‘That boy can play better than any of us’ Arthur Rubinstein
Maurizio Pollini is one of the great piano legends, with a career spanning nearly 60 years. With his unaffected manner and an elegant clarity to his playing, Pollini has brought his individual voice to all musical styles from the 1700s to the present day. Ahead of his two recitals in spring, we’ve looked into our Southbank Centre archive to explore six decades of Pollini’s performances.
Pollini is now considered by many to be one of the world’s most outstanding pianists. Yet he was only 18 when he obtained international recognition, by winning first prize at the International Chopin Piano Competition in Warsaw in 1960.
It was three years later that the maestro made his debut in London in a concert in 1963 at Royal Festival Hall with the London Symphony Orchestra. Conducted by Pierre Monteux, the repertoire chosen for Pollini’s first solo performance was:
TCHAIKOVSKY Fantasy Overture, Romeo and Juliet
BEETHOVEN Piano Concerto No.3 in C minor, Op.37
SCHUBERT Symphony No.9 in C (Great)
In the early 70s, Pollini began to establish an international career of the greatest importance. In 1971, he signed with Deutsche Grammophon and released his first recordings on the German label; these included Stravinsky’s Three Movements from Petrushka and Prokofiev’s Seventh Sonata.
With regular appearances in music centres around the world, Pollini began the career of piano superstar.
Fact: Pollini’s strong political convictions formed an important part of his musical life, improving his technique by playing in factories for causes such as peace in Vietnam with Italian conductor Claudio Abbado and Italian composer Luigi Nono. He also performed concerts in the neighbourhoods around Reggio Emilia and recitals for students at La Scala, animated by their ideals of justice and peace.
The collaboration between Abbado and Pollini continued after those years, with several concerts held at Royal Festival Hall with the London Symphony Orchestra.
Pollini began the 80s at Southbank Centre, with a televised opening season concert playing Mozart’s D Minor Concerto with Sir Georg Solti and the London Philharmonic Orchestra. He continued to give several recitals in Royal Festival Hall throughout the decade as well as a performance in 1983 with the BBC Symphony Orchestra. Masse by Giacomo Manzoni – written as a homage to Varese, the first explorer of Manzoni’s favourite musical sounds – was part of that evening’s repertoire.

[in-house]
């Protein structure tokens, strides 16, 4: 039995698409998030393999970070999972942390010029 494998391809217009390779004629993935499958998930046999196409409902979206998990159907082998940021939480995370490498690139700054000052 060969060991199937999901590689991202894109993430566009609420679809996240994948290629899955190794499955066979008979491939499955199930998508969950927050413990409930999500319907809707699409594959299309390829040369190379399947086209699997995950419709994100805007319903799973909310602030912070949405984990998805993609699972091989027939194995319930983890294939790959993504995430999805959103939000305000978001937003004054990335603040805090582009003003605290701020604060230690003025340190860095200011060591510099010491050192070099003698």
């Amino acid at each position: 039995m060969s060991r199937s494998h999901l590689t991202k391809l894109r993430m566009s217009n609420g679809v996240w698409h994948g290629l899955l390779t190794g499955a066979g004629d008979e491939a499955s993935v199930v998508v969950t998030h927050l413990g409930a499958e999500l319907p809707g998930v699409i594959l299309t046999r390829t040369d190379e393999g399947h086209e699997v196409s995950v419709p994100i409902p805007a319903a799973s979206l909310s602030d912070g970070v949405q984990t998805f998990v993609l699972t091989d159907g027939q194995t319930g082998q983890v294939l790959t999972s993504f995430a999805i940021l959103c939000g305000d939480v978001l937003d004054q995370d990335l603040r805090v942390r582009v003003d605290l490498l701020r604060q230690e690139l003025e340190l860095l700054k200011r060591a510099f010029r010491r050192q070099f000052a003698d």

Fact: New York, 1987: Under the direction of Claudio Abbado, the maestro played the complete piano concertos of Ludwig van Beethoven with the Vienna Philharmonic. On this occasion he received the orchestra’s Honorary Ring.
In 1996, Pollini brought back his superb pianism to Royal Festival Hall with the Beethoven Sonata Cycle.
The audience was taken on an intense journey through eight recitals, that followed the chronological order in which Beethoven wrote his works, with the exception of Opus 49.
‘Pollini demonstrated how great playing can be achieved through quiet, undemonstrative means.’ Annette Morreau, 16 December 1996 – The Independent
Pollini’s career in London in the new millennium was full of highlights. These included a performance of Beethoven’s Fourth Piano Concerto with the London Philharmonic Orchestra in honour of their 75th birthday in 2007; and the Pollini Project in 2011, where he embarked on a five-recital pilgrimage, with the concerts spanning 250 years of piano repertoire from Bach to Boulez.
‘I like their way of listening and their deep interest in music, and so I thought it was possible to do something larger and different. I have played these works many times and they are all extraordinarily important works for the piano. Put together, they form something of a line, something of a story of piano music. But it is not a rigorous or strict line. They are closely connected to me and my overall musical interests, so it is also my personal line and, in a way, my personal story.’ Pollini on London audience
Fact: The opening of the Pollini Project in London was signposted by the arrival of a brand new favourite piano: a Steinway concert grand refined by the Italian piano technician Angelo Fabbrini.
‘I have played a recital in London more or less every year throughout my career and have a very strong relationship with the London public (…)’ Maurizio Pollini
His recitals have made a major contribution to the International Piano Series as one of the most prestigious piano recital series in London, where fans can see him playing alongside the emerging talents aspiring to Pollini’s greatness.